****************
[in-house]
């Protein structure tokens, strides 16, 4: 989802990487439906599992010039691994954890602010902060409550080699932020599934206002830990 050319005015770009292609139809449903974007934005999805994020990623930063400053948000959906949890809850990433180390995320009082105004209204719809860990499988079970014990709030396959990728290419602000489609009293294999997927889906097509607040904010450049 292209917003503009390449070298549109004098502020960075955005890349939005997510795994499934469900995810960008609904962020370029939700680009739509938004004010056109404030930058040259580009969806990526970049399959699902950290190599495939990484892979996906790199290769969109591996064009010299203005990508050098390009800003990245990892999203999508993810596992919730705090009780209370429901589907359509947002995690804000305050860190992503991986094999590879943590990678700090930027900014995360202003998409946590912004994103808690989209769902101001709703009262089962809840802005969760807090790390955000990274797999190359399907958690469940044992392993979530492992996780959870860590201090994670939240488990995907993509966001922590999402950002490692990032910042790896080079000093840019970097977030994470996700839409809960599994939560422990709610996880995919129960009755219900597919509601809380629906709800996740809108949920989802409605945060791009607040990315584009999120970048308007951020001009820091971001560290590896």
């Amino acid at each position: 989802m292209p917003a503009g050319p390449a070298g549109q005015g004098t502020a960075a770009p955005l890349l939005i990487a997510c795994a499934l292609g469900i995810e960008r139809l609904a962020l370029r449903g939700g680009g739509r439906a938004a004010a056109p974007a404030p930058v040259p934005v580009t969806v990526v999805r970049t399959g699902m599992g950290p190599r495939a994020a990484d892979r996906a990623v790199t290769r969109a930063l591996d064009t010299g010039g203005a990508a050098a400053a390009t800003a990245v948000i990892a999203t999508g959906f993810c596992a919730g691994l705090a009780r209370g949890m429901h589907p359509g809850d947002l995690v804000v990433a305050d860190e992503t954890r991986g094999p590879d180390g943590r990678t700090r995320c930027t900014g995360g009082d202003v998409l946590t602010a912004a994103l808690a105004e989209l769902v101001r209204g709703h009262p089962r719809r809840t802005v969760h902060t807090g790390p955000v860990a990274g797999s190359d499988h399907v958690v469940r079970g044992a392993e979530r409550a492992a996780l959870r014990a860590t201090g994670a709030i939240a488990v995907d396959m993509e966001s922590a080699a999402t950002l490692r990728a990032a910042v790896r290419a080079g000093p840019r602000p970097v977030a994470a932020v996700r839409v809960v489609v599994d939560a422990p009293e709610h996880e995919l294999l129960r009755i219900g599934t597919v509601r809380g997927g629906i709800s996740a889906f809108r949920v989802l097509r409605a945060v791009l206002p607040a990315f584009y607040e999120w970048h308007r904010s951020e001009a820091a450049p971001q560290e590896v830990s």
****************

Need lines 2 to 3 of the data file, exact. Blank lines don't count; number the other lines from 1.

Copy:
């Protein structure tokens, strides 16, 4: 989802990487439906599992010039691994954890602010902060409550080699932020599934206002830990 050319005015770009292609139809449903974007934005999805994020990623930063400053948000959906949890809850990433180390995320009082105004209204719809860990499988079970014990709030396959990728290419602000489609009293294999997927889906097509607040904010450049 292209917003503009390449070298549109004098502020960075955005890349939005997510795994499934469900995810960008609904962020370029939700680009739509938004004010056109404030930058040259580009969806990526970049399959699902950290190599495939990484892979996906790199290769969109591996064009010299203005990508050098390009800003990245990892999203999508993810596992919730705090009780209370429901589907359509947002995690804000305050860190992503991986094999590879943590990678700090930027900014995360202003998409946590912004994103808690989209769902101001709703009262089962809840802005969760807090790390955000990274797999190359399907958690469940044992392993979530492992996780959870860590201090994670939240488990995907993509966001922590999402950002490692990032910042790896080079000093840019970097977030994470996700839409809960599994939560422990709610996880995919129960009755219900597919509601809380629906709800996740809108949920989802409605945060791009607040990315584009999120970048308007951020001009820091971001560290590896």
């Amino acid at each position: 989802m292209p917003a503009g050319p390449a070298g549109q005015g004098t502020a960075a770009p955005l890349l939005i990487a997510c795994a499934l292609g469900i995810e960008r139809l609904a962020l370029r449903g939700g680009g739509r439906a938004a004010a056109p974007a404030p930058v040259p934005v580009t969806v990526v999805r970049t399959g699902m599992g950290p190599r495939a994020a990484d892979r996906a990623v790199t290769r969109a930063l591996d064009t010299g010039g203005a990508a050098a400053a390009t800003a990245v948000i990892a999203t999508g959906f993810c596992a919730g691994l705090a009780r209370g949890m429901h589907p359509g809850d947002l995690v804000v990433a305050d860190e992503t954890r991986g094999p590879d180390g943590r990678t700090r995320c930027t900014g995360g009082d202003v998409l946590t602010a912004a994103l808690a105004e989209l769902v101001r209204g709703h009262p089962r719809r809840t802005v969760h902060t807090g790390p955000v860990a990274g797999s190359d499988h399907v958690v469940r079970g044992a392993e979530r409550a492992a996780l959870r014990a860590t201090g994670a709030i939240a488990v995907d396959m993509e966001s922590a080699a999402t950002l490692r990728a990032a910042v790896r290419a080079g000093p840019r602000p970097v977030a994470a932020v996700r839409v809960v489609v599994d939560a422990p009293e709610h996880e995919l294999l129960r009755i219900g599934t597919v509601r809380g997927g629906i709800s996740a889906f809108r949920v989802l097509r409605a945060v791009l206002p607040a990315f584009y607040e999120w970048h308007r904010s951020e001009a820091a450049p971001q560290e590896v830990s």